You might find her walking with her daughter during an early morning school event, or marching to honor Dr. Martin Luther King Jr. with community members in sub-freezing temperatures. Attend a town council meeting and you will again find her leading the group in discussions through the late evening hours. But perhaps one of the easiest ways to find Hillsborough’s Mayor Jenn Weaver is to drop by Cup-A-Joe in downtown, where she will likely be snacking on a pastry and re-charging with coffee.
And for all her visibility in the community, the mayor and former commissioner insists she hasn’t always been so comfortable with the high-profile work.
“I’m a public policy nerd at heart,” Weaver says between sips of coffee. “That is what my interest in local government is. I love the super-nerdy part of it. The public event part, and the meet and greet stuff, that just doesn’t come as easily to me. But I’m really enjoying it. There’s some of that as a commissioner, but there’s more of it as a mayor. And the focus is a little different. It’s been surprising how much I’m enjoying that.”
It also helps to be smitten with the town you’ve been elected to serve and guide into the future.
“I always have trouble when asked ‘what is your one favorite thing about being mayor,’” she says. “But really it’s getting to be the spokesperson for a town that people love so much. It’s such a gift.”
The News of Orange County recently caught up with Mayor Weaver, and talked with her about her plans to change Hillsborough, and how being mayor has changed her.
News of Orange County: Where are you from?
Mayor Weaver: I grew up in Charlotte. I was born in Spartanburg, S.C. My family briefly moved to Winston-Salem, and then to Charlotte when I turned five. That’s where I lived all through high school.
NOC: How long have you been in Hillsborough?
MW: 12 years.
NOC: What did you do before you became mayor?
MW: Various things. I was in a PhD program in Political Science. I became pregnant, and I was not going to try to write a dissertation with a baby. So, I never completed that program. I started working when my oldest was a toddler. I worked for an organization that was in the School of Journalism on the UNC-Chapel Hill campus. We took research that was being done on campus and did literal translations into easily understandable language, things that would be useful to state policy makers. When the recession hit, all kinds of state funding was cut, including the funding for that program. After my second child was born, I worked part time for Clean Water for N.C. I was elected to the town board. So, I was doing that, serving on the town board and was the main on-the-scene-parent for the kids. I got to a point where I felt like I wasn’t doing any of those things as well as I wanted, so I let some of that go.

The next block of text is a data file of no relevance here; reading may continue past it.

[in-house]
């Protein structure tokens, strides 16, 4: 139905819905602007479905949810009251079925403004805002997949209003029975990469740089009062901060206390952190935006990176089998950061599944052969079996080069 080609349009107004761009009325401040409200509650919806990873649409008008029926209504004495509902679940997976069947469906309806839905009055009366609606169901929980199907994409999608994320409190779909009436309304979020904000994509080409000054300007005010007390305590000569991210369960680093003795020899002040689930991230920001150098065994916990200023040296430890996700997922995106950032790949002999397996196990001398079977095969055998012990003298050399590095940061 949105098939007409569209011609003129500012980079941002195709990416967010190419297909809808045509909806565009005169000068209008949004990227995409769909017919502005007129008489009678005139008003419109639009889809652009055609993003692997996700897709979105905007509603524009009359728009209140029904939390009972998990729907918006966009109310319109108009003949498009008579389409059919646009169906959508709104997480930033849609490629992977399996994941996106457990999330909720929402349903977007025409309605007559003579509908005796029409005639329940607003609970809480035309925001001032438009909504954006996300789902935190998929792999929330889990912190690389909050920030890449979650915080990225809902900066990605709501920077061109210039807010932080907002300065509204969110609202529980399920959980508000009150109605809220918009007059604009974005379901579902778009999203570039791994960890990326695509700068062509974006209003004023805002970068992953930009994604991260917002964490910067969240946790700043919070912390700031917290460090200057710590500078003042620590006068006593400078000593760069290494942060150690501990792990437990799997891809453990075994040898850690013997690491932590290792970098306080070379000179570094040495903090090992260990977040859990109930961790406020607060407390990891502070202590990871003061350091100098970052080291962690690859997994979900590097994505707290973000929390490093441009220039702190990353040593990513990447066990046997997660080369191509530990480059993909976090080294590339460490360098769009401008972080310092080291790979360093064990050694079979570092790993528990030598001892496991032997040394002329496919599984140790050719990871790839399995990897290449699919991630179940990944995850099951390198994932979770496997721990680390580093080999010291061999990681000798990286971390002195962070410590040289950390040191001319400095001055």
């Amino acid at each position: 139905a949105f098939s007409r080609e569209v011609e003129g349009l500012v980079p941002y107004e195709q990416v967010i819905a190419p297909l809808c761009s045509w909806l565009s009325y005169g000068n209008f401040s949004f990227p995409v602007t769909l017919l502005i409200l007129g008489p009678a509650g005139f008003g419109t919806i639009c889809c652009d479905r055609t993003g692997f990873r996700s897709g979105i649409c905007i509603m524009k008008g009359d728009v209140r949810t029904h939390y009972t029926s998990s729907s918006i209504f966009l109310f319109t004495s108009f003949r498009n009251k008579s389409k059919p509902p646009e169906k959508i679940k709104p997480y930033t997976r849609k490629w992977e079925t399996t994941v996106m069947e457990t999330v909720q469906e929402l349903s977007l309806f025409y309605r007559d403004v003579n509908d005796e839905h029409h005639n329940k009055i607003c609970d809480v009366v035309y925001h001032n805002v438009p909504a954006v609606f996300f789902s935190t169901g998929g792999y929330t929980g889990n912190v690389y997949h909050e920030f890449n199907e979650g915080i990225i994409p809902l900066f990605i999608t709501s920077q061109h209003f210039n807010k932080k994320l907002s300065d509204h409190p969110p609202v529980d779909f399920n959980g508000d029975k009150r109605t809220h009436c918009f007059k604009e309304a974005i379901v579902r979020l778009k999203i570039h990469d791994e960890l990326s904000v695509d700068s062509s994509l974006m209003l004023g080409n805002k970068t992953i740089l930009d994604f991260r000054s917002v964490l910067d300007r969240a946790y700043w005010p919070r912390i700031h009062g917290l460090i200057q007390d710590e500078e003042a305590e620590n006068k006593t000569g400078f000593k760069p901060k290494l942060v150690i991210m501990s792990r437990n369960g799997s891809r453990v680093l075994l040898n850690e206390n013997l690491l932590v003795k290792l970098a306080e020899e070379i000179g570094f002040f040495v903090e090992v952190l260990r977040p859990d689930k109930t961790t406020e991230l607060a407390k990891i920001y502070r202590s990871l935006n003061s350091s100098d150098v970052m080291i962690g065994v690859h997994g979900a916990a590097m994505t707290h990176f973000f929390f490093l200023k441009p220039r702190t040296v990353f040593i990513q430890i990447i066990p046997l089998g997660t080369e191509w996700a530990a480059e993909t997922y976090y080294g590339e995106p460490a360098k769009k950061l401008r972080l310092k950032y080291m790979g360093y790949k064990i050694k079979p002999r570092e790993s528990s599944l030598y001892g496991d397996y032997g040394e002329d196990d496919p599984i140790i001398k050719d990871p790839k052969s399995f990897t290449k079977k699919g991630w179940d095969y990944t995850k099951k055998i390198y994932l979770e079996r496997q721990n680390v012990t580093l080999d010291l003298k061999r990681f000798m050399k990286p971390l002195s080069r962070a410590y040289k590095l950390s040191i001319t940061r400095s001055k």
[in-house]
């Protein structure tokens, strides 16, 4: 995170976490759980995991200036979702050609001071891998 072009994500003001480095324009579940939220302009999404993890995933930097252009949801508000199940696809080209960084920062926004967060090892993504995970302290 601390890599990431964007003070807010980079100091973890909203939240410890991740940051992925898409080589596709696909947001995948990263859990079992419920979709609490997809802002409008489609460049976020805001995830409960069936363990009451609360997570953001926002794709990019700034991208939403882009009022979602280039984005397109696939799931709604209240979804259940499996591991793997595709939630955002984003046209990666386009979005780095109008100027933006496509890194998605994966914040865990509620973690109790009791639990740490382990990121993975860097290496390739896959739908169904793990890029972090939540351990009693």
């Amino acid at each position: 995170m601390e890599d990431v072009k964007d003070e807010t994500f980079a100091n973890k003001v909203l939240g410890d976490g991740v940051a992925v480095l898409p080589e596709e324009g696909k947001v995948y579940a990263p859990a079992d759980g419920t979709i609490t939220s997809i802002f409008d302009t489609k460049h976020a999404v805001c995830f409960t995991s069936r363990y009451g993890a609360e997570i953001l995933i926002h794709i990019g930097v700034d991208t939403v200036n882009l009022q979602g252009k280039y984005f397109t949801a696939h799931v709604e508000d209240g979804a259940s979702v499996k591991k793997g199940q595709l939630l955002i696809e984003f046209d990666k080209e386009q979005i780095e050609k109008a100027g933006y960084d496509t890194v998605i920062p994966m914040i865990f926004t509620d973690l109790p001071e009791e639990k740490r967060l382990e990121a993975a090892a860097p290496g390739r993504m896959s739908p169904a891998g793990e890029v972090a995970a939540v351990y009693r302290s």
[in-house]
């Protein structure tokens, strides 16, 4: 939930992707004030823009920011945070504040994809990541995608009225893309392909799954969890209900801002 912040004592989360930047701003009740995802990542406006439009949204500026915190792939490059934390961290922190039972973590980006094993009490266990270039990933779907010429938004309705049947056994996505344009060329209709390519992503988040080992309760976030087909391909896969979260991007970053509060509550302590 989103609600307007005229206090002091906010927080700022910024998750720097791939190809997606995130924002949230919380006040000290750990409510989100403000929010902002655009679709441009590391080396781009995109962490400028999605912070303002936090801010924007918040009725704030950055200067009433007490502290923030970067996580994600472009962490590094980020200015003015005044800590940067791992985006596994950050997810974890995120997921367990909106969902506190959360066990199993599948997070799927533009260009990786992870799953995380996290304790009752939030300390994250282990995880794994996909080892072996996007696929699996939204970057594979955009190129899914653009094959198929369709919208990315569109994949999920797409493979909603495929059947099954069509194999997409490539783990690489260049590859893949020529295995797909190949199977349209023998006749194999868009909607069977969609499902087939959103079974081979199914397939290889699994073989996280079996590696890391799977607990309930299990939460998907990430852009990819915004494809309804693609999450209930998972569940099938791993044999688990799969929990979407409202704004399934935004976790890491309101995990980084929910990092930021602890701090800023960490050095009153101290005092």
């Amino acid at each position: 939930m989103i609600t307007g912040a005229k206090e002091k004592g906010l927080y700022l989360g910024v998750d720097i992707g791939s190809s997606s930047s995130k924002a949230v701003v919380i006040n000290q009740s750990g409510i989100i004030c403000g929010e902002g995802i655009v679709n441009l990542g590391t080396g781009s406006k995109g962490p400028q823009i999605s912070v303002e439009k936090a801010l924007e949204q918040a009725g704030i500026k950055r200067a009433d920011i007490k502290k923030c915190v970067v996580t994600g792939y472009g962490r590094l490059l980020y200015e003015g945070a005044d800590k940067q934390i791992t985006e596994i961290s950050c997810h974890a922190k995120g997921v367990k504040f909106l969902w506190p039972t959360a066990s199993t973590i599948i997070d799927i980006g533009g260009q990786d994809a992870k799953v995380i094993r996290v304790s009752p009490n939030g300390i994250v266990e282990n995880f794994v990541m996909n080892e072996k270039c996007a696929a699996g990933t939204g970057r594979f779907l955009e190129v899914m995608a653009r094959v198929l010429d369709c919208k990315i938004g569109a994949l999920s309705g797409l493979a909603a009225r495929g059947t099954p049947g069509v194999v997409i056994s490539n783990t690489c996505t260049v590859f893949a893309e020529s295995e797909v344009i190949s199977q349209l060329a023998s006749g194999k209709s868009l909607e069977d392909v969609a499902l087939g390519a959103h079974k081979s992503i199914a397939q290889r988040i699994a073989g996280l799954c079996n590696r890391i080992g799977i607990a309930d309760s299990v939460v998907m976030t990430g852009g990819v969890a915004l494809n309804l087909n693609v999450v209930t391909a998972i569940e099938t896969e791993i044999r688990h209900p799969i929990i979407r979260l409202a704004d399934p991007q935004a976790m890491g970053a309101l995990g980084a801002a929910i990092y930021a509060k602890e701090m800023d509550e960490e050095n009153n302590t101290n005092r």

NOC: How many kids do you have?
MW: Two, a seventh grader and a fourth grader.
NOC: Who in Hillsborough do you consider to be a rockstar?
MW: When you say ‘who is a rockstar,’ the first person that comes to my mind is Tom Stevens. He was mayor for so long and such a well-liked figure, and I know that he was vocal about supporting me running for mayor, which I know was helpful to me. That being said, I tend to think about power in a little different way. Or rather, I think we should be looking at it in a different way. Hillsborough, as in every other town, has some people who are more involved and paying closer attention than others. So you see a lot of familiar faces. But what feels really important to me is to remember that those aren’t the only voices. So, I’m trying to reach out in other ways, to people in communities who might not come to the meetings, or might not be the ones I see at the coffee shop. That’s just something I’m cognizant of and always trying to improve upon.
NOC: What would you like to accomplish as mayor?
MW: Provide leadership on getting Hillsborough on the road to preparing for climate change. I’ve talked about this a lot, all through my campaign, and I can’t stress enough how important it is. Sometimes people will say, ‘Oh yeah, that’s really important and a really big problem,’ but maybe they’re not fully embodying the issue, or cognizant of how severe and urgent an issue it is. If I can just get a broader spectrum of this community to get onboard with that idea, then I’ll feel like I’ve done something.